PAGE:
Regulation of the lead content of paint goes back to 1909 in France but lead-based paint was banned in the US only in 1978. At the same time, the lead content of blood of every child born in certain US states including New York is now expected to be tested twice before two years of age and is measured only in rare cases in France. The proponents of the two proposed hybrid workshops, one in Paris and one in New York, believe important lessons for future regulation of both established and emerging toxicants could be drawn from a systematic comparison of the evolution of environmental lead regulation in France and the US. Discussions between a dozen US and French experts with complementary expertise is expected to result in a review paper on the history of environmental lead regulation and could possibly lead to a more ambitious, long term project.

The question what is an author? is no less present today than it was when it was posed by Michel Foucault fifty years ago. In a world of digital media, the questions of intentionality, individuality, and responsibility that were analyzed by Foucault are just as central, politically and epistemically, as they were then. Indeed, the difficulty of those questions has, if anything, been intensified by developments in the politics of race and gender, our understanding of the agency of media, and the effects of initiatives such as open-source licensing. The object of this collaborative project is to reinvigorate and elaborate the transatlantic conversation that was launched by the publication of Foucault’s essay and its presentation in the US in 1970, and to do so by involving collaborators from France and the US, drawn from the breadth of disciplines that are engaged by the question what is an author?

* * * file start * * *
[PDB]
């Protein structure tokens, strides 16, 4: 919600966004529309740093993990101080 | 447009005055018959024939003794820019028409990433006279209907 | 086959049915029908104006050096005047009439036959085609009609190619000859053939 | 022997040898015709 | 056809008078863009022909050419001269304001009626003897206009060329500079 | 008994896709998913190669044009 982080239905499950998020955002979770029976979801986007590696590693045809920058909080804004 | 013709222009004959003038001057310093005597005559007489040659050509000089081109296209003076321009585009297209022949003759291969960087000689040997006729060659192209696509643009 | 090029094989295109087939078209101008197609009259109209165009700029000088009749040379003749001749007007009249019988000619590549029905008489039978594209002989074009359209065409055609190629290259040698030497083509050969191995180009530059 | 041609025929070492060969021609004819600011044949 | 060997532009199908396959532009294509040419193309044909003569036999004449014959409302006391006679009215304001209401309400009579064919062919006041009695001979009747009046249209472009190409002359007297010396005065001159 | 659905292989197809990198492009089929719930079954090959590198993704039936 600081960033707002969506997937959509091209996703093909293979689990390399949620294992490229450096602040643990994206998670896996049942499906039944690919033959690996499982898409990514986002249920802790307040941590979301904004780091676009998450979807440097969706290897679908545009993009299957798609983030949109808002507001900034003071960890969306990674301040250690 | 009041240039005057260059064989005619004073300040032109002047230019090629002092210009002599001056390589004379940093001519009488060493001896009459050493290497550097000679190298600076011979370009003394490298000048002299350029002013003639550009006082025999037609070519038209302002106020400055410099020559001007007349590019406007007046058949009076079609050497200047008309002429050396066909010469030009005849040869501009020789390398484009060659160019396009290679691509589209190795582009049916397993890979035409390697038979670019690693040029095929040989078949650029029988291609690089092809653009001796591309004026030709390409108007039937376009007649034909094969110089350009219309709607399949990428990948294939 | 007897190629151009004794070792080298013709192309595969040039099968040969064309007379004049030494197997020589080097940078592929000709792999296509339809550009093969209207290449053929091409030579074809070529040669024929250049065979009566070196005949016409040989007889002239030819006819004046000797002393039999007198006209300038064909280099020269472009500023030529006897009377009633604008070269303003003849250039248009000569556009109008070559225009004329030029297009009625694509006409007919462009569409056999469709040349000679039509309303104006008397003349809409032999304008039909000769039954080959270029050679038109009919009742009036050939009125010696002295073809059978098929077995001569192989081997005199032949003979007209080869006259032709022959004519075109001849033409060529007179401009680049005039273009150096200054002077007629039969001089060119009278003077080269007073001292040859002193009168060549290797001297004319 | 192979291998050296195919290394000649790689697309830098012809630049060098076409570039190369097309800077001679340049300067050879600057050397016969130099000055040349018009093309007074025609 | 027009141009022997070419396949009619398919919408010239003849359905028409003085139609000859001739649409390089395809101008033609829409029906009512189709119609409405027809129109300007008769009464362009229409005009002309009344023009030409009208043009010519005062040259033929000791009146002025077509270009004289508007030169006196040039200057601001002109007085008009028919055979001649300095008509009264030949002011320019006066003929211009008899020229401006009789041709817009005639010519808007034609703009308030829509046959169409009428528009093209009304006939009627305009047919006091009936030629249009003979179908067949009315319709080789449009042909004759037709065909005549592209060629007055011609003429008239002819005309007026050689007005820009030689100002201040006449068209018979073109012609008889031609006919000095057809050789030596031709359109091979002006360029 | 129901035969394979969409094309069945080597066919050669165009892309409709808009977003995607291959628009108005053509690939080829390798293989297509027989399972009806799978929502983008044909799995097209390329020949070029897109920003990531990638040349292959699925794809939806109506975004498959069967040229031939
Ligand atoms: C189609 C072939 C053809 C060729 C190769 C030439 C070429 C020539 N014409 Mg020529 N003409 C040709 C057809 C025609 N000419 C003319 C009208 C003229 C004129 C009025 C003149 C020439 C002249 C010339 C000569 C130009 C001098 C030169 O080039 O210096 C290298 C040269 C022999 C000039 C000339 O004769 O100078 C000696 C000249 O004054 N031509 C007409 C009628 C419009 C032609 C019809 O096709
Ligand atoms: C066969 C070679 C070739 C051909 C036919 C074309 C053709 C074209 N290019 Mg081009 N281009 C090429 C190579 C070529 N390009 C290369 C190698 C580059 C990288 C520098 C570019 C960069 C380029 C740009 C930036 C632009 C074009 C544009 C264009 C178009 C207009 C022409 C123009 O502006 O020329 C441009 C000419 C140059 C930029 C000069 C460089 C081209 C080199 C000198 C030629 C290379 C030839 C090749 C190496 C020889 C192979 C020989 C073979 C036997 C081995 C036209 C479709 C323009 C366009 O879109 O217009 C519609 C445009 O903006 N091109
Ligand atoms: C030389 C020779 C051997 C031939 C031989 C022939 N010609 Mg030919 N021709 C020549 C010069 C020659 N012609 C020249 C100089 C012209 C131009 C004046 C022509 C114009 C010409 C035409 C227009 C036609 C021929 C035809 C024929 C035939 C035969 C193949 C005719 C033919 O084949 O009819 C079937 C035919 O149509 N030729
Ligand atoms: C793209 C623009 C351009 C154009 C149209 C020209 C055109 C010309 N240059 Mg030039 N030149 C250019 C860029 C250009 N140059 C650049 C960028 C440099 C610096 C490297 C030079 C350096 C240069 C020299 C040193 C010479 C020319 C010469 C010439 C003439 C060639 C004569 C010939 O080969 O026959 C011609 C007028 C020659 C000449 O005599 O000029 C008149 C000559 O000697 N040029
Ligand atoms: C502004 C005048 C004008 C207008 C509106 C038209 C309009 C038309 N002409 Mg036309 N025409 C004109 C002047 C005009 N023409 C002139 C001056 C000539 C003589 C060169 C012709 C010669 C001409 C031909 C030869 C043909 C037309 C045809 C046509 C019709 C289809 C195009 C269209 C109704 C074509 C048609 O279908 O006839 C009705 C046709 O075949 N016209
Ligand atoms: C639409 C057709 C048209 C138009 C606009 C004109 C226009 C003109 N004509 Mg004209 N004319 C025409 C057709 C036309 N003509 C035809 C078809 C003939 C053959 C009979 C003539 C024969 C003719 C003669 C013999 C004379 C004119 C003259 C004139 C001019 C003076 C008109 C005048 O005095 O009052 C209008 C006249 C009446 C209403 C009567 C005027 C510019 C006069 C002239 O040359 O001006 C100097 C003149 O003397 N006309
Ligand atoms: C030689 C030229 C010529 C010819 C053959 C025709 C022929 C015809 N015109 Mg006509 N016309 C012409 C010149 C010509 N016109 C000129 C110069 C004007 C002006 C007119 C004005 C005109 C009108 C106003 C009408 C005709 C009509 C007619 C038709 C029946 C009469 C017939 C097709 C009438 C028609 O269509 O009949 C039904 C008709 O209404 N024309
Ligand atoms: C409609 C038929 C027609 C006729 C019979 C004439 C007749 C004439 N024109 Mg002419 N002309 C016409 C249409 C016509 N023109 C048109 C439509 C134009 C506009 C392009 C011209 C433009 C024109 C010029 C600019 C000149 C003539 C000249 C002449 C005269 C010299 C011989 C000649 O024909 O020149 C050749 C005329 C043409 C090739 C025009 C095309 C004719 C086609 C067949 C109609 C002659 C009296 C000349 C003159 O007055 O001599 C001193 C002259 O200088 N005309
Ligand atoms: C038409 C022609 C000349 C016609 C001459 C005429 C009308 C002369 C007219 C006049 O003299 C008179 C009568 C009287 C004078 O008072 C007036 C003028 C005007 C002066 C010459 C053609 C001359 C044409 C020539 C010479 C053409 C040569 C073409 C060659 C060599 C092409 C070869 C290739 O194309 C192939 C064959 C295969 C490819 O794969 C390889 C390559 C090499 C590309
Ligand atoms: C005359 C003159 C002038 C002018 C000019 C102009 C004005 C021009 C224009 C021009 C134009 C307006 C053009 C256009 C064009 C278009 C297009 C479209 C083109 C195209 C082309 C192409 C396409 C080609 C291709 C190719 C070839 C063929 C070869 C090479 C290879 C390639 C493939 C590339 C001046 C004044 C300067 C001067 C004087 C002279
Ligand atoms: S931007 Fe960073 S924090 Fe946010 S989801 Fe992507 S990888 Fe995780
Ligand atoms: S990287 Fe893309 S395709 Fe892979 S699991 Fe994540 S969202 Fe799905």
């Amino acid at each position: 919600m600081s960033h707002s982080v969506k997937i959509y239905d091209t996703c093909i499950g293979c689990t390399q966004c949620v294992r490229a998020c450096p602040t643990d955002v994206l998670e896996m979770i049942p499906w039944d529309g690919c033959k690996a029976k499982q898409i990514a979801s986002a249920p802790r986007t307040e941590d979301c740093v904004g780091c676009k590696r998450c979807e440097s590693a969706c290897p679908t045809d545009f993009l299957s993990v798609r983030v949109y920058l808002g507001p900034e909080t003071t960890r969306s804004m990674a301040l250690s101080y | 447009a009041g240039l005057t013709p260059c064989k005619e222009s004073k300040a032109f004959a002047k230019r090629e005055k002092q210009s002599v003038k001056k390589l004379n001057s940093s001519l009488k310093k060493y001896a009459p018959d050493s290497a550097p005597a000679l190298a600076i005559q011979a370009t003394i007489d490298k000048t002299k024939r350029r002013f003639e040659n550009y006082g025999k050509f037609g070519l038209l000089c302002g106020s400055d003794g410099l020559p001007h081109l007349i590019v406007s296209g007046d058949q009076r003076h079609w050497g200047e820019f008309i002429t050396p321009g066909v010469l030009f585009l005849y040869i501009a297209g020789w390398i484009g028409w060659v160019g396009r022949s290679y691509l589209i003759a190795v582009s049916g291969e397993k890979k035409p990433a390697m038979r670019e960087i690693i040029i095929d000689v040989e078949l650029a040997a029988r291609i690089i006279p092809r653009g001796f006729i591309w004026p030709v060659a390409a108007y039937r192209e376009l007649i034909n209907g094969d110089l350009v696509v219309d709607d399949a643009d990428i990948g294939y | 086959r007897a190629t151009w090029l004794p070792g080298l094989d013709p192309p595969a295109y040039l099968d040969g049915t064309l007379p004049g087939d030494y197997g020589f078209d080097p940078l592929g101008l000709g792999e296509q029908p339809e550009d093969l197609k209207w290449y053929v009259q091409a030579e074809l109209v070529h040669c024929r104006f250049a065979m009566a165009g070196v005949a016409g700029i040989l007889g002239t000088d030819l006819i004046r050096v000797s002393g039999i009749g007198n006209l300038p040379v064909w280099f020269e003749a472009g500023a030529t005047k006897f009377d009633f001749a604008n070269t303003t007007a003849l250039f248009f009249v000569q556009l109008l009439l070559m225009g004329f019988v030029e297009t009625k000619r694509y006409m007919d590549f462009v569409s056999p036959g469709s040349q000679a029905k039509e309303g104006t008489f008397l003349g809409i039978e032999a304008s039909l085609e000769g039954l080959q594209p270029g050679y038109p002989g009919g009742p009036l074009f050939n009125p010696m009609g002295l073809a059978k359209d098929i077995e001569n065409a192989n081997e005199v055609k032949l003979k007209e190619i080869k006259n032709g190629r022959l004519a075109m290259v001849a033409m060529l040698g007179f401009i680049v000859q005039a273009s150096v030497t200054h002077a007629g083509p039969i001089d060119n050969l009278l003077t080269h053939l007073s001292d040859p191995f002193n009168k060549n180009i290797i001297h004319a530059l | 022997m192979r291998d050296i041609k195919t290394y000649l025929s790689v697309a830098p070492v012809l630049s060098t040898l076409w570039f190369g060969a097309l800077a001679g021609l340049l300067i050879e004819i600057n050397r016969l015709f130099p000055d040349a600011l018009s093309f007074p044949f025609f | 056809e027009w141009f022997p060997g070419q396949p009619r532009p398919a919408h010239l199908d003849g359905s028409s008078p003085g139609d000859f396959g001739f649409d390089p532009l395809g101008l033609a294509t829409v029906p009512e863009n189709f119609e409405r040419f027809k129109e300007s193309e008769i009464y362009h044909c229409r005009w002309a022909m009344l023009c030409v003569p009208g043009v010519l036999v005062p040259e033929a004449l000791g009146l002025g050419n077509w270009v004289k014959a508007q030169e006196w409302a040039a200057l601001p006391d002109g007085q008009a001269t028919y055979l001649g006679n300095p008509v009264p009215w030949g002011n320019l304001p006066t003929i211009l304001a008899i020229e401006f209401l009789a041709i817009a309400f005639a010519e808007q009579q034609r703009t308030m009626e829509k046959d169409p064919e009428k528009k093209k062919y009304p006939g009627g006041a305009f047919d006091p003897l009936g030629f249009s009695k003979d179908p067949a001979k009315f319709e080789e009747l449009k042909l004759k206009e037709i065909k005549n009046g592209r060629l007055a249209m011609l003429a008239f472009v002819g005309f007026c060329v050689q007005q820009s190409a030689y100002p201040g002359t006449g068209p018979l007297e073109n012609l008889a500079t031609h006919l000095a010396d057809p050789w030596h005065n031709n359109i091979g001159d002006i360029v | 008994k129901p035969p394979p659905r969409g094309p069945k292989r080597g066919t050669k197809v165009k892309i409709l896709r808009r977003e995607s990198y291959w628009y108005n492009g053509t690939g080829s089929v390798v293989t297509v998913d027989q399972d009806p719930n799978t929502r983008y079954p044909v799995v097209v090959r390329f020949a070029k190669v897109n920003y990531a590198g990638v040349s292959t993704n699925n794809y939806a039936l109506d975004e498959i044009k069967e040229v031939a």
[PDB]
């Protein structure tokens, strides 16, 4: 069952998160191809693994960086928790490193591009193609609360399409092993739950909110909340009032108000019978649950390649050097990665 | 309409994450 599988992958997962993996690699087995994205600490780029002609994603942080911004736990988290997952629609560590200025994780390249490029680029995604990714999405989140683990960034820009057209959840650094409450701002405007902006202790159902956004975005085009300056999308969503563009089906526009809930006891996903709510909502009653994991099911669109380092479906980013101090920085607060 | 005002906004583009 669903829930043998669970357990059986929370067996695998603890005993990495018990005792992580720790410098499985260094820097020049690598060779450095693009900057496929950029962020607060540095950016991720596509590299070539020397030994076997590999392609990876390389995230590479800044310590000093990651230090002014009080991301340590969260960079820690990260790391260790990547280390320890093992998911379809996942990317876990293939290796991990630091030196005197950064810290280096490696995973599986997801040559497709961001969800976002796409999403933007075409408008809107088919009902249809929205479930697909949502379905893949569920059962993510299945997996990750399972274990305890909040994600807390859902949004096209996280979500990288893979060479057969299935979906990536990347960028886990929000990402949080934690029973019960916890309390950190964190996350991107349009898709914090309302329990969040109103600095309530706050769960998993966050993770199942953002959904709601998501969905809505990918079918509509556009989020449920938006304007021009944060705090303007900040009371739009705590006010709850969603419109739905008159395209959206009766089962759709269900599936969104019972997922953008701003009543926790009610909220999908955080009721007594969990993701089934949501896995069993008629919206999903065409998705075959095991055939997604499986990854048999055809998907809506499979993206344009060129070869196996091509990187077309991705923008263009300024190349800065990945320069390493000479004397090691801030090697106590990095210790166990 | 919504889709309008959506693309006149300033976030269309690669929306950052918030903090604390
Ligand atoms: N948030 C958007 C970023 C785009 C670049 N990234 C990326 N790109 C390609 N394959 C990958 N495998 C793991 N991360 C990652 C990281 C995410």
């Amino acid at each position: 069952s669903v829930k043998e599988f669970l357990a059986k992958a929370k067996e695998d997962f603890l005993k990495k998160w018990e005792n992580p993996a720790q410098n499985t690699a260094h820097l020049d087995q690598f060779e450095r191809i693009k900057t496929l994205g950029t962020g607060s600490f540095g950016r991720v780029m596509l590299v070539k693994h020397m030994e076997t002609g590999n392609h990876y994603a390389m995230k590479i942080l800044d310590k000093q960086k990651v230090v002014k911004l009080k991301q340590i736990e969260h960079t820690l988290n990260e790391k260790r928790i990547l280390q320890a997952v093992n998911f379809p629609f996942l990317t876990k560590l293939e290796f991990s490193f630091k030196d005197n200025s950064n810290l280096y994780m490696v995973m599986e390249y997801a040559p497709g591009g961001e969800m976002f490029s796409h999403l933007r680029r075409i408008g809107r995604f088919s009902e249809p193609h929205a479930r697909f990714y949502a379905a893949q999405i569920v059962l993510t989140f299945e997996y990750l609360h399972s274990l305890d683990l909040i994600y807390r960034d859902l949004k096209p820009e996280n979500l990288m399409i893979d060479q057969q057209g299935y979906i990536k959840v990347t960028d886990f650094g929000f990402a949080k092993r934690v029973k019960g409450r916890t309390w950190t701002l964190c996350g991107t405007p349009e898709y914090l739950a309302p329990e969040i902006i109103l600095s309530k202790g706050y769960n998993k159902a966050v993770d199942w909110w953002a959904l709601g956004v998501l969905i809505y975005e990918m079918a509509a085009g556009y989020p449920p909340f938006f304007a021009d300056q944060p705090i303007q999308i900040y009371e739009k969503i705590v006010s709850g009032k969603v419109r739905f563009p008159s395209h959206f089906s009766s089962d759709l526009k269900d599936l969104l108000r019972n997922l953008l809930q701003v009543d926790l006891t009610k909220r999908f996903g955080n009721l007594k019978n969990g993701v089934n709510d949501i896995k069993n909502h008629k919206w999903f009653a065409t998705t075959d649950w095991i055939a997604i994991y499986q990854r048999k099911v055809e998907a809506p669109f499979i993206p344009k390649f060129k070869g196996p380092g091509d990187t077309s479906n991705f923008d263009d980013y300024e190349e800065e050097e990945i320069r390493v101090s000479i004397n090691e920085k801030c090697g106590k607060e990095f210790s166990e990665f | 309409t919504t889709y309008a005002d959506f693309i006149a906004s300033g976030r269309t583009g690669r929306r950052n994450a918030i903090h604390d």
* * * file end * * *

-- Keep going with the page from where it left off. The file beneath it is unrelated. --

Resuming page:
In Europe, the regulation of Online platforms is clearly a key issue. The objective of European regulation was to avoid circumvention of the EU standard of protection for European citizens. From intellectual property to data and European consumer protection, the EU imposes a legal fragmentation of Online services regulation. A new series of European regulations (DSA, DMA...) reinforces this spatial approach always in favor of the European public. The objective of this joint project is, on the one hand, to study the EU approach from a US perspective and to determine whether it is considered an extraterritorial application of EU law. It will also be important to determine whether European standards may conflict with U.S. standards and how to resolve such a conflict. On the other hand, this project will analyze the potential convergence of a legal framework for the attention economy, in which platforms are a key player, regarding American and European proposals currently under discussion to address this issue. It would be very important to enrich this issue by a comparative approach between EU and US law, in line with the objective of the submitted project.

In order to conduct this comparative approach, two symposiums will be organized in France (Université Paris 1) and the US (Columbia University) in 2024. The first one will be dedicated to an analyze and discussion about the EU position concerning the spatial application of EU law and the substantial evolution of EU law concerning the regulation of online platforms. The second one will be dedicated to the US answer of the EU position.